President Roosevelt and the Declaration of Philadelphia / Edward J. Phelan, Director-General 1942-1946.

President Roosevelt and the Declaration of Philadelphia / Edward J. Phelan, Director-General 1942-1946.

The International Labour Conference met in Philadelphia in 1944 although WWII was still raging. It framed a Declaration not only restating the aims and purposes of the ILO, but formulating the fundamental principles on which a peaceful world society could be built, a Declaration to which President Roosevelt publicly gave his endorsement, welcoming it as “fitted to take its place beside the Declaration of Independence”.

This phrase, and indeed the whole of his statement, which stressed in a succession of equally striking terms, the importance he attached to the Declaration, must have seemed to many to reflect his enthusiasm of its social content, which corresponded in many respects to his own social philosophy. In reality, he regarded the Declaration as having a much deeper significance and an immediate practical utility. His major preoccupation had long been the problem of peace. When he first took office as President of the United States in 1933, he was fully conscious of the darkening international horizon, but found himself in the presence of “deep-seated convictions among his people on both political and economic isolation”.

The problem, as Cordell Hull described in his memoirs, was to find some method of pursuing international cooperation and educating the United States in its operation “without precipitating isolation as an acute political issue in the Nation”, which could only have resulted in his Administration being “thrown bodily out of power as soon as the American public had a chance to get to the polls”. Under those circumstances, joining the League of Nations was out of the question, but the International Court and, more importantly, because of its continuous activity, the International Labour Organisation, offered an opportunity “of convincing Americans that the United States was an integral part of world cooperation”.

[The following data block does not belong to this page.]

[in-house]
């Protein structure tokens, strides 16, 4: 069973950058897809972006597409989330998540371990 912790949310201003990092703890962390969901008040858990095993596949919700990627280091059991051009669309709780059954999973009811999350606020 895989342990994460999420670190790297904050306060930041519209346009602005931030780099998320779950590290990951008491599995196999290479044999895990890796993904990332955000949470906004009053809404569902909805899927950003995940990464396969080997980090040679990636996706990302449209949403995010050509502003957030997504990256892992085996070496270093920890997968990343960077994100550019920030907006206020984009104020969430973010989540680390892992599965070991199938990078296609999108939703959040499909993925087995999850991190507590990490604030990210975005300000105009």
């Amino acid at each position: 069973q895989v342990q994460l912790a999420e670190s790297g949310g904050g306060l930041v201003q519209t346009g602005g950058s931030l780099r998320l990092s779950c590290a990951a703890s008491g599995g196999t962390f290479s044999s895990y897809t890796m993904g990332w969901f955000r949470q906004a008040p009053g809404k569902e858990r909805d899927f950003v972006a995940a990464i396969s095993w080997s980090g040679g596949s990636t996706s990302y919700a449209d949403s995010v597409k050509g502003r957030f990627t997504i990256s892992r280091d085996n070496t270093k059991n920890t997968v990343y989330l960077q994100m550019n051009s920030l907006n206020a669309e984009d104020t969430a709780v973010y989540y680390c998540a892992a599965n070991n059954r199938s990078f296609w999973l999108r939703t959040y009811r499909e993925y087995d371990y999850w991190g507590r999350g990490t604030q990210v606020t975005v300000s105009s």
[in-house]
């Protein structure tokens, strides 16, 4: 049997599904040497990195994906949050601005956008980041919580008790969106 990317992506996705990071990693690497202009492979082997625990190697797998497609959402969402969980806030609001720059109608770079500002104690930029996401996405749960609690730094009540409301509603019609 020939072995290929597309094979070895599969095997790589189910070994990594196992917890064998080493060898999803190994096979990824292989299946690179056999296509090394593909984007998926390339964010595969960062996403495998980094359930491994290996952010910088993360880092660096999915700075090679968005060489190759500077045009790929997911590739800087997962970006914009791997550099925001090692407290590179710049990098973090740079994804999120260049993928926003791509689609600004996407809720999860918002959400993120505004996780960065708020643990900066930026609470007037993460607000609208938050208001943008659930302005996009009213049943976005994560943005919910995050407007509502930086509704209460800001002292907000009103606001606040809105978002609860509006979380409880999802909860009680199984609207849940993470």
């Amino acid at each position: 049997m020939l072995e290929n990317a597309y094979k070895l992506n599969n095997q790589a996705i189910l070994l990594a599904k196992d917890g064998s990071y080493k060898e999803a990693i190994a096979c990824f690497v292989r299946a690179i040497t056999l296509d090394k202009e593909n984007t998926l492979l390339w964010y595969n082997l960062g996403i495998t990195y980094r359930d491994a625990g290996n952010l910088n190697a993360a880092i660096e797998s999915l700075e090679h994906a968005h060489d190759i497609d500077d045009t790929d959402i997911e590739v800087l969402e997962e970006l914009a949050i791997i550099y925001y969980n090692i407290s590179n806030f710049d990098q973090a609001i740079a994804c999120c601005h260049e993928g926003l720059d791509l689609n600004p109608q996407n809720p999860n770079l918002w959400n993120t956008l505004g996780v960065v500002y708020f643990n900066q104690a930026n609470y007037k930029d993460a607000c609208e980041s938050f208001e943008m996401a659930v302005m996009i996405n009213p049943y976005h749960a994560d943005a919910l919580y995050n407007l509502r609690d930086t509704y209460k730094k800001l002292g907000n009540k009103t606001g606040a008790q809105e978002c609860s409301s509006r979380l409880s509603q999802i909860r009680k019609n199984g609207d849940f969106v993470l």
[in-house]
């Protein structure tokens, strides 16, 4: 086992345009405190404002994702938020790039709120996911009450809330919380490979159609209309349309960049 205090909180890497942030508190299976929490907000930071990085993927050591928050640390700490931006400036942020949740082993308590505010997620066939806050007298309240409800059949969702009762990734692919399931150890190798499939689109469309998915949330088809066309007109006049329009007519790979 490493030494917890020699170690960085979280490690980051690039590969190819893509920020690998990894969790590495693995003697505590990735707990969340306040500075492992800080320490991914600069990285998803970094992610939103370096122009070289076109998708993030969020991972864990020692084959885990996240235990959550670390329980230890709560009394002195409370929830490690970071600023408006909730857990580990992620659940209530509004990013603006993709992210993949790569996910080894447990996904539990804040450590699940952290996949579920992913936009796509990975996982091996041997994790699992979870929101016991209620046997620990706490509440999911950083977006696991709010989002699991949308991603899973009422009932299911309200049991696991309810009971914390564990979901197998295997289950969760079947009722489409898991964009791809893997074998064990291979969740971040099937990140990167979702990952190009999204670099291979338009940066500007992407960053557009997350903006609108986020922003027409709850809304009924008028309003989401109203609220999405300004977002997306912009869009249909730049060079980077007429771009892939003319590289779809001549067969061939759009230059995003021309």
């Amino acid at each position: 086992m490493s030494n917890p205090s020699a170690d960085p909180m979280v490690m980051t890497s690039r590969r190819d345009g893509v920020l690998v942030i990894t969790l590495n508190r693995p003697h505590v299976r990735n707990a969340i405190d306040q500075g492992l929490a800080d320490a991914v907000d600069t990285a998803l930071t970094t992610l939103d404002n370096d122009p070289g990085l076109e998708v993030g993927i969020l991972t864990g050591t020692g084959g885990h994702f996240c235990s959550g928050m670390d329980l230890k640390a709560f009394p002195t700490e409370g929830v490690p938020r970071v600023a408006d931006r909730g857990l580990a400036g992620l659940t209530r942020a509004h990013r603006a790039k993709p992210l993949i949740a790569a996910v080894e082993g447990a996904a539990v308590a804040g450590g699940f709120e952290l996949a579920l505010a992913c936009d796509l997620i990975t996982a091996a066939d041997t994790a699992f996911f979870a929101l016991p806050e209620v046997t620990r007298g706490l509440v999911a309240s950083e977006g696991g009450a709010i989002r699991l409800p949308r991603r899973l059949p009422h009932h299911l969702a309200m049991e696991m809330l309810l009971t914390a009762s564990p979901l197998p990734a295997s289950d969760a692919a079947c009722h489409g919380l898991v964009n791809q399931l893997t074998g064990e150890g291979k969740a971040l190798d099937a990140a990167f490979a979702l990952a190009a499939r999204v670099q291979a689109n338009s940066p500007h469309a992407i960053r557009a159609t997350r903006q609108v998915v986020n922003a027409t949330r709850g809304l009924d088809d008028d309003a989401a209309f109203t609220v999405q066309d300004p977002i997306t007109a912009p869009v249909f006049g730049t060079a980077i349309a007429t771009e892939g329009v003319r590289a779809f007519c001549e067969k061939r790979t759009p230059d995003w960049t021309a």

Frances Perkins has told, with vivid detail1, the way in which President Roosevelt in 1933 guided the various steps by which the consent of Congress was obtained for United States membership in the ILO in 1934. Although the chapter in which she recounts her conversations with the President on this subject deals only with the ILO, it is significantly entitled “Approaches to World Order”.

The latter part of the chapter tells of his continued interest in the ILO after membership had been achieved, and of how he devoted himself “enthusiastically” to receiving the ILO delegates when they came to the United States in 1941, and it concludes with the words: “The success with the ILO was to bear fruit in a wider sphere.” Against this background it is easy to understand President Roosevelt’s interest in the ILO conferences in New York and Philadelphia (1941 and 1944 respectively). Both conferences, but more particularly, that of Philadelphia, were, for him, a testing ground of the possibilities of international cooperation, “a rehearsal”, as Cordell Hull puts it2, for a later conference that would draw up an organic statute under which the United Nations might build an enduring peace. Therefore, what particularly inspired the President’s enthusiasm for the Declaration of Philadelphia was the way in which, to use his own words, “it summed up the aspirations of an epoch”, and placed those aspirations in the framework of “universal and lasting peace based upon social justice”.